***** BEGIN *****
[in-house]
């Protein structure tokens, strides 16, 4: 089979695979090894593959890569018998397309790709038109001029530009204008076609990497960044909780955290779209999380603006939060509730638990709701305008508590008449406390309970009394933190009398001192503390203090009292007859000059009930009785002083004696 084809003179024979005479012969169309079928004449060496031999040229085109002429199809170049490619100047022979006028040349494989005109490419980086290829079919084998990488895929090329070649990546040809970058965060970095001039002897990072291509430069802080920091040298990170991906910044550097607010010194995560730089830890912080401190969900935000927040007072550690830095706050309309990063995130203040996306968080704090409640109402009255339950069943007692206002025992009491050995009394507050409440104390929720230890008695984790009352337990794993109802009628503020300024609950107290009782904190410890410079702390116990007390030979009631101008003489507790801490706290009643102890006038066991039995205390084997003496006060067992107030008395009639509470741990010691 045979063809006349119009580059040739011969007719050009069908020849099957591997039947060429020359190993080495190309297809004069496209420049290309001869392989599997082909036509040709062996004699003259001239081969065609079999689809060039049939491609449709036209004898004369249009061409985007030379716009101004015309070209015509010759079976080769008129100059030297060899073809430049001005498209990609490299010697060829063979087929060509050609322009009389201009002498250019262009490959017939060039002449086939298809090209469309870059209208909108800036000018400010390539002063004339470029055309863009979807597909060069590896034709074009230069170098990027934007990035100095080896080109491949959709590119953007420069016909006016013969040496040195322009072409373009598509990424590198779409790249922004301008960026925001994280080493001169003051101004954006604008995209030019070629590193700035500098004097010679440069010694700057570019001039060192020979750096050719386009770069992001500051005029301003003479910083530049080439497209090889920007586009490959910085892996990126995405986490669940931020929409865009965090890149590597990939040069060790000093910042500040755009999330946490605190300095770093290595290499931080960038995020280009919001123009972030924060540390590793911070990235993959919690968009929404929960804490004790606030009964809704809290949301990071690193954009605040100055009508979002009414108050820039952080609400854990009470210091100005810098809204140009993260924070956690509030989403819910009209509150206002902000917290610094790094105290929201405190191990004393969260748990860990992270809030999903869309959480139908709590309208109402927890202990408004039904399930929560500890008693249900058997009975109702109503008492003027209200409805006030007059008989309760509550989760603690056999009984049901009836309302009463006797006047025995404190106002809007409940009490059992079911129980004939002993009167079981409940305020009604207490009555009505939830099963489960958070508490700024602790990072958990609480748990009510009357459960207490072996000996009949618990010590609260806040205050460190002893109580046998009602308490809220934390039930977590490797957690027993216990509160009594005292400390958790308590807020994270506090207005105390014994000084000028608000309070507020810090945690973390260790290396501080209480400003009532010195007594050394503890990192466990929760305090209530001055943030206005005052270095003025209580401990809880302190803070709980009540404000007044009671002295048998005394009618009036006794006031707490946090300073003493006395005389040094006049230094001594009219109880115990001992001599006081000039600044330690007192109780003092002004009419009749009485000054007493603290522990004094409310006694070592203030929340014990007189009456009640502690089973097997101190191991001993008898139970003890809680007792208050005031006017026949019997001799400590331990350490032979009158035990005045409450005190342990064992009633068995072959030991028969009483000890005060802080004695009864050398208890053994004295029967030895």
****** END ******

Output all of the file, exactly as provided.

[in-house]
């Protein structure tokens, strides 16, 4: 089979695979090894593959890569018998397309790709038109001029530009204008076609990497960044909780955290779209999380603006939060509730638990709701305008508590008449406390309970009394933190009398001192503390203090009292007859000059009930009785002083004696 084809003179024979005479012969169309079928004449060496031999040229085109002429199809170049490619100047022979006028040349494989005109490419980086290829079919084998990488895929090329070649990546040809970058965060970095001039002897990072291509430069802080920091040298990170991906910044550097607010010194995560730089830890912080401190969900935000927040007072550690830095706050309309990063995130203040996306968080704090409640109402009255339950069943007692206002025992009491050995009394507050409440104390929720230890008695984790009352337990794993109802009628503020300024609950107290009782904190410890410079702390116990007390030979009631101008003489507790801490706290009643102890006038066991039995205390084997003496006060067992107030008395009639509470741990010691 045979063809006349119009580059040739011969007719050009069908020849099957591997039947060429020359190993080495190309297809004069496209420049290309001869392989599997082909036509040709062996004699003259001239081969065609079999689809060039049939491609449709036209004898004369249009061409985007030379716009101004015309070209015509010759079976080769008129100059030297060899073809430049001005498209990609490299010697060829063979087929060509050609322009009389201009002498250019262009490959017939060039002449086939298809090209469309870059209208909108800036000018400010390539002063004339470029055309863009979807597909060069590896034709074009230069170098990027934007990035100095080896080109491949959709590119953007420069016909006016013969040496040195322009072409373009598509990424590198779409790249922004301008960026925001994280080493001169003051101004954006604008995209030019070629590193700035500098004097010679440069010694700057570019001039060192020979750096050719386009770069992001500051005029301003003479910083530049080439497209090889920007586009490959910085892996990126995405986490669940931020929409865009965090890149590597990939040069060790000093910042500040755009999330946490605190300095770093290595290499931080960038995020280009919001123009972030924060540390590793911070990235993959919690968009929404929960804490004790606030009964809704809290949301990071690193954009605040100055009508979002009414108050820039952080609400854990009470210091100005810098809204140009993260924070956690509030989403819910009209509150206002902000917290610094790094105290929201405190191990004393969260748990860990992270809030999903869309959480139908709590309208109402927890202990408004039904399930929560500890008693249900058997009975109702109503008492003027209200409805006030007059008989309760509550989760603690056999009984049901009836309302009463006797006047025995404190106002809007409940009490059992079911129980004939002993009167079981409940305020009604207490009555009505939830099963489960958070508490700024602790990072958990609480748990009510009357459960207490072996000996009949618990010590609260806040205050460190002893109580046998009602308490809220934390039930977590490797957690027993216990509160009594005292400390958790308590807020994270506090207005105390014994000084000028608000309070507020810090945690973390260790290396501080209480400003009532010195007594050394503890990192466990929760305090209530001055943030206005005052270095003025209580401990809880302190803070709980009540404000007044009671002295048998005394009618009036006794006031707490946090300073003493006395005389040094006049230094001594009219109880115990001992001599006081000039600044330690007192109780003092002004009419009749009485000054007493603290522990004094409310006694070592203030929340014990007189009456009640502690089973097997101190191991001993008898139970003890809680007792208050005031006017026949019997001799400590331990350490032979009158035990005045409450005190342990064992009633068995072959030991028969009483000890005060802080004695009864050398208890053994004295029967030895």